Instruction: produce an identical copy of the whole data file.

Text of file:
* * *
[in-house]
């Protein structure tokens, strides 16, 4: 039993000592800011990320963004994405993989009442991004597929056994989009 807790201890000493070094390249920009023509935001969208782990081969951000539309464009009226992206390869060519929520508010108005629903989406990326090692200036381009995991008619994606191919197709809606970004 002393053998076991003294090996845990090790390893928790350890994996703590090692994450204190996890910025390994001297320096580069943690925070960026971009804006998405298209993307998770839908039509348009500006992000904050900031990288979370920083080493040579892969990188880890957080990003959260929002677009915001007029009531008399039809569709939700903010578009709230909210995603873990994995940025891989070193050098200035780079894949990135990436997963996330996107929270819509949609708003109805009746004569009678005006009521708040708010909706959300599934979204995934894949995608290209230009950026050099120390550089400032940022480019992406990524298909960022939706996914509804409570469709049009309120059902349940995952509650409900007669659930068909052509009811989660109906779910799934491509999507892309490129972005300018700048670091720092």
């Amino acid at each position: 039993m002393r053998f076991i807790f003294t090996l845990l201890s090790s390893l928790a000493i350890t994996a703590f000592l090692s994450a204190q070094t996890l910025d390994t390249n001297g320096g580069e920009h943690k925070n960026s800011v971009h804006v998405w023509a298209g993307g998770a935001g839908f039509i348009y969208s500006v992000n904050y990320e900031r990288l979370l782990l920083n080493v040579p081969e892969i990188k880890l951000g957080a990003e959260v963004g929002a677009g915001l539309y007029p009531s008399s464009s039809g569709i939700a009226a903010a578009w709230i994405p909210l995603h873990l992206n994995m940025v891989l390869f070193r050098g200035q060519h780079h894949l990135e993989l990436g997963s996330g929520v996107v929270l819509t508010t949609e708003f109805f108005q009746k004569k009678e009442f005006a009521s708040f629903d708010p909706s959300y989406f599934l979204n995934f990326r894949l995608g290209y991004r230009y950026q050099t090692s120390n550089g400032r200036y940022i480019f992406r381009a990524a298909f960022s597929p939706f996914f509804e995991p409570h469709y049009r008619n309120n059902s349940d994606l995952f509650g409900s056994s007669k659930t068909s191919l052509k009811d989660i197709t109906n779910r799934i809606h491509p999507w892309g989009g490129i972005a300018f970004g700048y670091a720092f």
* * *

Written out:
[in-house]
């Protein structure tokens, strides 16, 4: 039993000592800011990320963004994405993989009442991004597929056994989009 807790201890000493070094390249920009023509935001969208782990081969951000539309464009009226992206390869060519929520508010108005629903989406990326090692200036381009995991008619994606191919197709809606970004 002393053998076991003294090996845990090790390893928790350890994996703590090692994450204190996890910025390994001297320096580069943690925070960026971009804006998405298209993307998770839908039509348009500006992000904050900031990288979370920083080493040579892969990188880890957080990003959260929002677009915001007029009531008399039809569709939700903010578009709230909210995603873990994995940025891989070193050098200035780079894949990135990436997963996330996107929270819509949609708003109805009746004569009678005006009521708040708010909706959300599934979204995934894949995608290209230009950026050099120390550089400032940022480019992406990524298909960022939706996914509804409570469709049009309120059902349940995952509650409900007669659930068909052509009811989660109906779910799934491509999507892309490129972005300018700048670091720092």
């Amino acid at each position: 039993m002393r053998f076991i807790f003294t090996l845990l201890s090790s390893l928790a000493i350890t994996a703590f000592l090692s994450a204190q070094t996890l910025d390994t390249n001297g320096g580069e920009h943690k925070n960026s800011v971009h804006v998405w023509a298209g993307g998770a935001g839908f039509i348009y969208s500006v992000n904050y990320e900031r990288l979370l782990l920083n080493v040579p081969e892969i990188k880890l951000g957080a990003e959260v963004g929002a677009g915001l539309y007029p009531s008399s464009s039809g569709i939700a009226a903010a578009w709230i994405p909210l995603h873990l992206n994995m940025v891989l390869f070193r050098g200035q060519h780079h894949l990135e993989l990436g997963s996330g929520v996107v929270l819509t508010t949609e708003f109805f108005q009746k004569k009678e009442f005006a009521s708040f629903d708010p909706s959300y989406f599934l979204n995934f990326r894949l995608g290209y991004r230009y950026q050099t090692s120390n550089g400032r200036y940022i480019f992406r381009a990524a298909f960022s597929p939706f996914f509804e995991p409570h469709y049009r008619n309120n059902s349940d994606l995952f509650g409900s056994s007669k659930t068909s191919l052509k009811d989660i197709t109906n779910r799934i809606h491509p999507w892309g989009g490129i972005a300018f970004g700048y670091a720092f």